Global Ex.US vs Developed Ex.US

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the_wiki
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Global Ex.US vs Developed Ex.US

Post by the_wiki »

I was noticing yesterday that going with a Global Total international fund seems to offer nothing over just investing in Developed markets, going back 36 years. Seems like the only difference is the higher fee for global vs developed only

https://www.portfoliovisualizer.com/bac ... ion2_2=100

Seems really weird how equal they are. Emerging is only 25% or so of the Total international portfolio, but considering how much it outperforms in certain years, it is odd that adds nothing to the returns of the total index vs just developed alone (this only only goes back 28 years):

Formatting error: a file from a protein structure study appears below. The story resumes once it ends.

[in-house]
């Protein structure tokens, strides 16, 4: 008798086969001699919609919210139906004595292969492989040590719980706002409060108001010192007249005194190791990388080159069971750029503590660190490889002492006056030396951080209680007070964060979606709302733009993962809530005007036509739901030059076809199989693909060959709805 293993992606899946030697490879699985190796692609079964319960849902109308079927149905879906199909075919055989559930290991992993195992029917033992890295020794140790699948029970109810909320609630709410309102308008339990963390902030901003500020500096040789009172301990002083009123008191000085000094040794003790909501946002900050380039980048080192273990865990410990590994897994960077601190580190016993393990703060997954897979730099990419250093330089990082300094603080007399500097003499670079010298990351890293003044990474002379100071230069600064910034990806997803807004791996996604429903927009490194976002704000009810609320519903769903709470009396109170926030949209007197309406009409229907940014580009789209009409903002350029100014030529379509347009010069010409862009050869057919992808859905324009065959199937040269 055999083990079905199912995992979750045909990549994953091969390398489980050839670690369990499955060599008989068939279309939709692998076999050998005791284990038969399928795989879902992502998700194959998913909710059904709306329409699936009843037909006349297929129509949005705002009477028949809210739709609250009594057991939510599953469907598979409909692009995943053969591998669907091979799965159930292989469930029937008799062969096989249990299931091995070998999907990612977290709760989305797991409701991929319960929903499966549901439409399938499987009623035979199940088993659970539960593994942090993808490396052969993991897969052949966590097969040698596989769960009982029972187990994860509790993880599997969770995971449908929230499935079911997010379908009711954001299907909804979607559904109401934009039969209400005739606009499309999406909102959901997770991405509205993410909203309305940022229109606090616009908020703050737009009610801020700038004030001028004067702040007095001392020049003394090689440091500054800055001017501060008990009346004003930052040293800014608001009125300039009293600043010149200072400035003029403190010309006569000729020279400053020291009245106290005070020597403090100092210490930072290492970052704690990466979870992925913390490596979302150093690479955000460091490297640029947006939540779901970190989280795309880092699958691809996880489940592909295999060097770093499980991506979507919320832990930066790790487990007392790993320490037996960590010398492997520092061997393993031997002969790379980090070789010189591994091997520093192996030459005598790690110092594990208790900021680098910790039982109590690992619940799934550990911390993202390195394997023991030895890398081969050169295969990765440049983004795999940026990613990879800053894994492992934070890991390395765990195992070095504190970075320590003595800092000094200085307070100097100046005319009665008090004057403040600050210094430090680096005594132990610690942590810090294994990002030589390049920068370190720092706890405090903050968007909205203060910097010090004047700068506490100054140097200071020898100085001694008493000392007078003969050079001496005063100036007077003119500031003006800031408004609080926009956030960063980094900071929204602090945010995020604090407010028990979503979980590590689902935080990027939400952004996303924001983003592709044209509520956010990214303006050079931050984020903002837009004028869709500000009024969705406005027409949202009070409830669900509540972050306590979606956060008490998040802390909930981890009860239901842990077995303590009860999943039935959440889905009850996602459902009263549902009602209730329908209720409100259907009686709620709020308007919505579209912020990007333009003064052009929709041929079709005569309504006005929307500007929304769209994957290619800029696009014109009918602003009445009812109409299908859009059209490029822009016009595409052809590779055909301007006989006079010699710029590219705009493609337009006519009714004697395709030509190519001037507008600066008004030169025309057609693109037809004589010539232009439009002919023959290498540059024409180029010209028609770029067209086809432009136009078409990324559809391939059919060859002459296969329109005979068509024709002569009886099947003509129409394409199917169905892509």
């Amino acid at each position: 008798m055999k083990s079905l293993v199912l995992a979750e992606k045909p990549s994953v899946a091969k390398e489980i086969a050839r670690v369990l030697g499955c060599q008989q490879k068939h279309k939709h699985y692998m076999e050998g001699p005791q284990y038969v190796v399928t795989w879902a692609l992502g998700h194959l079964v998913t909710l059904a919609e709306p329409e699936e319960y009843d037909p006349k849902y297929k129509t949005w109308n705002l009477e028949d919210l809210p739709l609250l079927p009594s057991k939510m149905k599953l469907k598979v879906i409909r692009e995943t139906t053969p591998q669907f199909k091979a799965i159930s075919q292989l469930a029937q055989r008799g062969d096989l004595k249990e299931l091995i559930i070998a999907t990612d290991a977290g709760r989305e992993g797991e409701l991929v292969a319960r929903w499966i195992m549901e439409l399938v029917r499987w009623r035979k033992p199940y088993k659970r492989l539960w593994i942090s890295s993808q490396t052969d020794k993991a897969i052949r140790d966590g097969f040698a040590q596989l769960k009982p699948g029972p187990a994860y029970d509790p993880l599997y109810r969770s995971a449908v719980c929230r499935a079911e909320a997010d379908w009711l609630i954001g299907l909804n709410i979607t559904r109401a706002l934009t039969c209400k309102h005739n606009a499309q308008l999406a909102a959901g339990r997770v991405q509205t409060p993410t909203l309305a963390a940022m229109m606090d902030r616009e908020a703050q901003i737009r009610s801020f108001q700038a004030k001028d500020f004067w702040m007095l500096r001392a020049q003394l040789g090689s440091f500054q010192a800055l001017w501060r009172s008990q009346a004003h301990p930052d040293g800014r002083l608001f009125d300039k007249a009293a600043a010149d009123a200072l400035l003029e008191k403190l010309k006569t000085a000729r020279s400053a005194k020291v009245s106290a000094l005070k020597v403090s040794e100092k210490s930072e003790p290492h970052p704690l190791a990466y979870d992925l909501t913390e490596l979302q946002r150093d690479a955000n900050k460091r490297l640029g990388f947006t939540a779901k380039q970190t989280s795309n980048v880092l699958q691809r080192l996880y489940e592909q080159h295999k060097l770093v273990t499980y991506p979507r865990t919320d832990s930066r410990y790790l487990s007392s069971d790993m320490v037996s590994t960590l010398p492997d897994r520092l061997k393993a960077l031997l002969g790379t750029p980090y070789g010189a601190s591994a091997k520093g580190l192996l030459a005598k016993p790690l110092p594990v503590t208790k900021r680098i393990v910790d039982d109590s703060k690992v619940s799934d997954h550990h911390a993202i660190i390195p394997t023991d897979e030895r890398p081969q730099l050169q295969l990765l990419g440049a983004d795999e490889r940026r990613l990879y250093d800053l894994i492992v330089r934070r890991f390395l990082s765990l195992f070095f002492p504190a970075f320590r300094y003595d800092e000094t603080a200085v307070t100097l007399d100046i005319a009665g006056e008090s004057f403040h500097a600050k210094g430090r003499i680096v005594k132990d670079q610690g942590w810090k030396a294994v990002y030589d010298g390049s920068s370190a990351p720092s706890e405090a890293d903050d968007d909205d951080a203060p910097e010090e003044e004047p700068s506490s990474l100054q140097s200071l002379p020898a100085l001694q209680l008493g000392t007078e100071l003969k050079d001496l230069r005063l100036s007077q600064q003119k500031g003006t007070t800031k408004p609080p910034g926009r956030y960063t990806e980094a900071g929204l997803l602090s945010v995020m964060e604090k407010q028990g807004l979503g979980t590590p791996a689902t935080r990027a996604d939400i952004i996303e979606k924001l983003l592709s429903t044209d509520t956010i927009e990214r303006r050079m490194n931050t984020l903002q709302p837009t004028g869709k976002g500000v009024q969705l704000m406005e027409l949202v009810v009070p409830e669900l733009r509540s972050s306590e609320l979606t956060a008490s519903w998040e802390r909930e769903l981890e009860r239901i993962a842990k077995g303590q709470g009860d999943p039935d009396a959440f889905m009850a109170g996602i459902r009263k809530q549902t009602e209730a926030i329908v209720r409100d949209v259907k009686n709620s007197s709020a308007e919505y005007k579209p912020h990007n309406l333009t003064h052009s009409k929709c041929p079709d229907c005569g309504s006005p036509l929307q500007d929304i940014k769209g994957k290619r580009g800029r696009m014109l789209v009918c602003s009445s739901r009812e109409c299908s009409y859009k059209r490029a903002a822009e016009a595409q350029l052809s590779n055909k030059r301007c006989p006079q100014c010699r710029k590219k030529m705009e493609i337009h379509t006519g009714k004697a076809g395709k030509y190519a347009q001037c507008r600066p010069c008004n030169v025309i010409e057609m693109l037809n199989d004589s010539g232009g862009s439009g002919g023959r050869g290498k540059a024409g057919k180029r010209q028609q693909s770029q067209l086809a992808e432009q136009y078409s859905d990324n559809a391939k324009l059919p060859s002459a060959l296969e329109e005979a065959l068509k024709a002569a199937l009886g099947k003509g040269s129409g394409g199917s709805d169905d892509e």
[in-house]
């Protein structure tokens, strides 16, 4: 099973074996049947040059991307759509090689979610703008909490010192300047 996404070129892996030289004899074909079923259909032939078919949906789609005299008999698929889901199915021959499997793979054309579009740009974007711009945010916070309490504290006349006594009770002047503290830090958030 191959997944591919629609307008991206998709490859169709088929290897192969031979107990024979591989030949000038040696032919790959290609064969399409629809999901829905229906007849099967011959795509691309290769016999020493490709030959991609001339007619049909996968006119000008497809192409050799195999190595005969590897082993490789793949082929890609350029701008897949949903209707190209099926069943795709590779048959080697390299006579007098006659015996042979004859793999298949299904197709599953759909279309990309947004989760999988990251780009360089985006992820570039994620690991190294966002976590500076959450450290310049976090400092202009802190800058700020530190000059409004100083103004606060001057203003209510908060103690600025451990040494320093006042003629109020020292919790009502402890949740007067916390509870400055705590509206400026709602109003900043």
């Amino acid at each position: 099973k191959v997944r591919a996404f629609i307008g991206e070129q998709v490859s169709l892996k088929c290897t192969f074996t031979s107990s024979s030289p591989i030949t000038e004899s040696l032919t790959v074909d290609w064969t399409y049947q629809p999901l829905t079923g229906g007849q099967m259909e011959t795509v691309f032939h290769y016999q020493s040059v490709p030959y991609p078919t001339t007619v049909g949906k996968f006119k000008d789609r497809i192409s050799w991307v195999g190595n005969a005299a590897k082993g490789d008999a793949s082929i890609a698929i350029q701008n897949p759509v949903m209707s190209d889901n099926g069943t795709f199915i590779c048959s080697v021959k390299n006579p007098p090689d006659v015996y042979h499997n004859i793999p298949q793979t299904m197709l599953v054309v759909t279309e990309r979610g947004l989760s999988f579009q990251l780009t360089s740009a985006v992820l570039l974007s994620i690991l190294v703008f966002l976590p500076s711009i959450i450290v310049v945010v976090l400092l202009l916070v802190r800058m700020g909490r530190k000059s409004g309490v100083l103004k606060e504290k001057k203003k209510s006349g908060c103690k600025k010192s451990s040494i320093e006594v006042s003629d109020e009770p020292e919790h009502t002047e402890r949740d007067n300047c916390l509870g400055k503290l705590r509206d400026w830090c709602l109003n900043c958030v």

https://www.portfoliovisualizer.com/bac ... ion3_3=100

And it's still true if we compare actual vanguard funds, going back 22 years:

https://www.portfoliovisualizer.com/bac ... ion3_3=100



It seems like we need to hold a much greater percentage of Emerging markets than market cap if we want to see any benefit, but even so, all the outperformance in concentrated in a few years during the 2000-2008 downturn:

https://www.portfoliovisualizer.com/bac ... tion3_3=50


Given the slightly higher fees, exposure to problematic governments, higher risk and the fact that it isn't adding anything at market cap, maybe VEA is a better buy than VXUS?
homebuyer6426
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Re: Global Ex.US vs Developed Ex.US

Post by homebuyer6426 »

My issue with drawing any conclusions here is that data about an asset class that goes back only to 1986 is not sufficient. Especially international when the unusual Japan bubble was occurring at that time.